Canine cystinuria: polymorphism in the canine SLC3A1 gene and identification of a nonsense mutation in cystinuric Newfoundland dogs
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- Henthorn, P., Liu, J., Gidalevich, T. et al. Hum Genet (2000) 107: 295. doi:10.1007/s004390000392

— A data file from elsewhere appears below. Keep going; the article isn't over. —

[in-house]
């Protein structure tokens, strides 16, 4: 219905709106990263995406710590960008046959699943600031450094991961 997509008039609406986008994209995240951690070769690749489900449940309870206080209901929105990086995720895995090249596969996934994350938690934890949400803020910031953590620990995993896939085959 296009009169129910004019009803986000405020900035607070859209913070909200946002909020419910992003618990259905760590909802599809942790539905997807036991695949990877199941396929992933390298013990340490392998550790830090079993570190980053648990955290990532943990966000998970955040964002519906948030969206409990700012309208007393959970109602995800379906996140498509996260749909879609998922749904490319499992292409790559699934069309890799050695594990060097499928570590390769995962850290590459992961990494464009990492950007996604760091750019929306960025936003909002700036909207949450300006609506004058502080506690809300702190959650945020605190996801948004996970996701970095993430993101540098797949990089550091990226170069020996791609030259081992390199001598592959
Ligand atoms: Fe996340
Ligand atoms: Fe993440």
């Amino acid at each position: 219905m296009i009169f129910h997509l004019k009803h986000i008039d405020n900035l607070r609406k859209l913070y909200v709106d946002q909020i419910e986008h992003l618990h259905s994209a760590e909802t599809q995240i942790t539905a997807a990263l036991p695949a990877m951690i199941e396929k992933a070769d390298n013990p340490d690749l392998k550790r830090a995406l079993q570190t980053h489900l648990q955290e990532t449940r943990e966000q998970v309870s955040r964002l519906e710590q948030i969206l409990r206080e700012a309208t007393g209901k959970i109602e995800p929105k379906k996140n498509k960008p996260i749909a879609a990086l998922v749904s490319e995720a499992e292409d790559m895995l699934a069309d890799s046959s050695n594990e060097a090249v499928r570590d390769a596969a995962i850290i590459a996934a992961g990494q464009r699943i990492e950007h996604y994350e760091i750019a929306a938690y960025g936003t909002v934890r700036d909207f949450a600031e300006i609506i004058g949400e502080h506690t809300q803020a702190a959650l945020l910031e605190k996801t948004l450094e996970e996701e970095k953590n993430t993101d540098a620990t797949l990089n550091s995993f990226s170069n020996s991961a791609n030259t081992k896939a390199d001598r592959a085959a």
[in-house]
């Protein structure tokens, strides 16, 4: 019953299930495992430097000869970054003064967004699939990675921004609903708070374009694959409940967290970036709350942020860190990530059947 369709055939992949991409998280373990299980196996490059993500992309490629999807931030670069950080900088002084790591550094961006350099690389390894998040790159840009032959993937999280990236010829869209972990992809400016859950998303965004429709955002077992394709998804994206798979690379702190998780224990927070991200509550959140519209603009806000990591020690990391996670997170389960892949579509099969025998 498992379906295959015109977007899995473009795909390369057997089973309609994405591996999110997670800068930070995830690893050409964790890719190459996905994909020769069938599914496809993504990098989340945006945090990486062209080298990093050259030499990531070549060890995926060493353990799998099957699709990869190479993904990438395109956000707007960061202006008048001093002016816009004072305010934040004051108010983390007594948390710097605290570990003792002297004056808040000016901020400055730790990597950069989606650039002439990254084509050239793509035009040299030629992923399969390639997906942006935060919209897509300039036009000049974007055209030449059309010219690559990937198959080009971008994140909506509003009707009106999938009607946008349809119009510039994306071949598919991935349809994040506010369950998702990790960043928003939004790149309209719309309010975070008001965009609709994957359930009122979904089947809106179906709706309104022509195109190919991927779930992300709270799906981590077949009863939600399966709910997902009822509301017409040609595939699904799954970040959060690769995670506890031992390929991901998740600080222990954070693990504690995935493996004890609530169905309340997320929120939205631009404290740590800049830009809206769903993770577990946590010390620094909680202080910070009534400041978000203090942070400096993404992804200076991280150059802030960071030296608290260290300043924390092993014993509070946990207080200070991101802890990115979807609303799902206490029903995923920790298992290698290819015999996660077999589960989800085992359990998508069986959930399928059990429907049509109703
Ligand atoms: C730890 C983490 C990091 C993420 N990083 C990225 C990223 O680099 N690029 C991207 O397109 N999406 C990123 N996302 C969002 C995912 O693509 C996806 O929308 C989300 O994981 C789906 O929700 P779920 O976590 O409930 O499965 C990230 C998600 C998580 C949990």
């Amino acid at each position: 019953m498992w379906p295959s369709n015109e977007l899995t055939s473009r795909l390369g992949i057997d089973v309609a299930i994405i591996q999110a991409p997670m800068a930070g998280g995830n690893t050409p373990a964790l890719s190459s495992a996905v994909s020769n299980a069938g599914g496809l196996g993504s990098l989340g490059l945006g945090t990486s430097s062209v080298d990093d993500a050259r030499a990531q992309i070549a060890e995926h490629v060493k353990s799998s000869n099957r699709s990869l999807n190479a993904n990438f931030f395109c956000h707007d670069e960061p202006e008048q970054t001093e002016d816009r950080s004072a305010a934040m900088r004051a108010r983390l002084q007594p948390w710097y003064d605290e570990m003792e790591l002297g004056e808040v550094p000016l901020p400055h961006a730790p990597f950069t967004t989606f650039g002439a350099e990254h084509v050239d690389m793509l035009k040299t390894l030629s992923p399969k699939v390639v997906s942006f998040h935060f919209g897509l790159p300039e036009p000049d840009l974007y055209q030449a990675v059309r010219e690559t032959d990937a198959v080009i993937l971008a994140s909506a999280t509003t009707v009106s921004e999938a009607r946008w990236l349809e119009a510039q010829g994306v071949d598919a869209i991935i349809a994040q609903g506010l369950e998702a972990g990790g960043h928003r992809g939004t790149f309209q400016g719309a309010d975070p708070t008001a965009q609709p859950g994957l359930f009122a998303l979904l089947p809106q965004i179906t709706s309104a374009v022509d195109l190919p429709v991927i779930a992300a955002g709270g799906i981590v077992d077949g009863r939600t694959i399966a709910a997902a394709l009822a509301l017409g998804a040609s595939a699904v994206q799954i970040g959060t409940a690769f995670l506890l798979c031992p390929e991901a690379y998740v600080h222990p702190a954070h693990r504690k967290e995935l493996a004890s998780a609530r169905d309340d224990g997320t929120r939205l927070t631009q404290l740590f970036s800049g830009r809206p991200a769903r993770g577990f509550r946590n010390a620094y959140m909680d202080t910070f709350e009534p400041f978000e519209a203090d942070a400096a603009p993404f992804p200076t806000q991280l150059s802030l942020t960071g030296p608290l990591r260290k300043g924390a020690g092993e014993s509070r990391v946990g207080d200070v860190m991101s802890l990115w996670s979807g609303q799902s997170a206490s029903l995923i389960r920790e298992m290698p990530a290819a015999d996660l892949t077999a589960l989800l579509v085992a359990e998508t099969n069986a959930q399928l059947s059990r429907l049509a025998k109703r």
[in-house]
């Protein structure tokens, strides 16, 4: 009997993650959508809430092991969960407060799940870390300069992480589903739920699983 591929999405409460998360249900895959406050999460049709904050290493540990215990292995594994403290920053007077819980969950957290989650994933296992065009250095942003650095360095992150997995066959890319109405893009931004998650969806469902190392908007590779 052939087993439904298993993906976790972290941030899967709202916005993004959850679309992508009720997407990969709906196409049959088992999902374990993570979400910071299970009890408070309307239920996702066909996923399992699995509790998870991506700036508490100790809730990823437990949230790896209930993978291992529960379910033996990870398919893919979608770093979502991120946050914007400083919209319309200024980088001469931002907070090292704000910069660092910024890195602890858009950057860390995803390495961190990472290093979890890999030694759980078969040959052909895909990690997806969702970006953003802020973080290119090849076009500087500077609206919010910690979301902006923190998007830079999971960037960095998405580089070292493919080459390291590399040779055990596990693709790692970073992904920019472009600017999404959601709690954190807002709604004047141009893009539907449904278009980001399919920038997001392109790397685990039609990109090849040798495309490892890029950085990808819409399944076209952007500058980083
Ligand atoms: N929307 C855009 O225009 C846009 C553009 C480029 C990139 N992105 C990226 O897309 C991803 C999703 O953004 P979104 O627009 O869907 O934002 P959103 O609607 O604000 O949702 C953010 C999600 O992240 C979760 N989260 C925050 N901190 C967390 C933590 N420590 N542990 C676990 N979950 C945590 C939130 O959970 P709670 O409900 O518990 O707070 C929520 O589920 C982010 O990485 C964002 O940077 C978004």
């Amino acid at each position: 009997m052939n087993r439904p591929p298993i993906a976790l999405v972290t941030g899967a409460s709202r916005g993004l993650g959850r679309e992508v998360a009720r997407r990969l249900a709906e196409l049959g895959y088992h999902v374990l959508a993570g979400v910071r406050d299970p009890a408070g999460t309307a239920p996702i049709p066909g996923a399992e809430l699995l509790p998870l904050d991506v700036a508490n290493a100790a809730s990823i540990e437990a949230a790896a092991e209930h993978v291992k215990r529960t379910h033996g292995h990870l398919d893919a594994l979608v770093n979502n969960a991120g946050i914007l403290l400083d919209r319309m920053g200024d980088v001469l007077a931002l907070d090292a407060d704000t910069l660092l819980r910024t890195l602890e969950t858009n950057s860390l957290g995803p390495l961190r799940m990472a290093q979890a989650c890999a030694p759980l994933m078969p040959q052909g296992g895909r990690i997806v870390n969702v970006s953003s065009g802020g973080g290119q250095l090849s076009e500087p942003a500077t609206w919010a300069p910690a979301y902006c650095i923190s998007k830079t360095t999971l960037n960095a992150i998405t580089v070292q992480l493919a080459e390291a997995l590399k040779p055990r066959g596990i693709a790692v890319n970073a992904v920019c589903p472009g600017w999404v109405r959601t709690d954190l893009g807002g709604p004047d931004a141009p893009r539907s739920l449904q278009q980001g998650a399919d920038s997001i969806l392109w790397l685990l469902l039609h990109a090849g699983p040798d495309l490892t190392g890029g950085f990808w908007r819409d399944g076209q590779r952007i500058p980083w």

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Cystinuria is an inherited renal and intestinal disease characterized by defective amino acid reabsorption and cystine urolithiasis. Different forms of the disease, designated type I and non-type I in cystinuric humans, can be distinguished clinically and biochemically, and have been associated with mutations in the SLC3A1 (rBAT) and SLC7A9 genes, respectively. Type I cystinuria is the most common form and is inherited as an autosomal recessive trait in humans. Cystinuria has been recognized in more than 60 breeds of dogs and a severe form, resembling type I cystinuria, has been characterized in the Newfoundland breed. Here we report the cloning and sequencing of the canine SLC3A1 cDNA and gene, and the identification of a nonsense mutation in exon 2 of the gene in cystinuric Newfoundland dogs. A mutation-specific test was developed for the diagnosis and control of cystinuria in Newfoundland dogs. In cystinuric dogs of six other breeds, either heterozygosity at the SLC3A1 locus or lack of mutations in the coding region of the SLC3A1 gene were observed, indicating that cystinuria is genetically heterogeneous in dogs, as it is in humans. The canine homologue of human type I cystinuria provides the opportunity to use a large animal model to investigate molecular approaches for the treatment of cystinuria and other renal tubular diseases.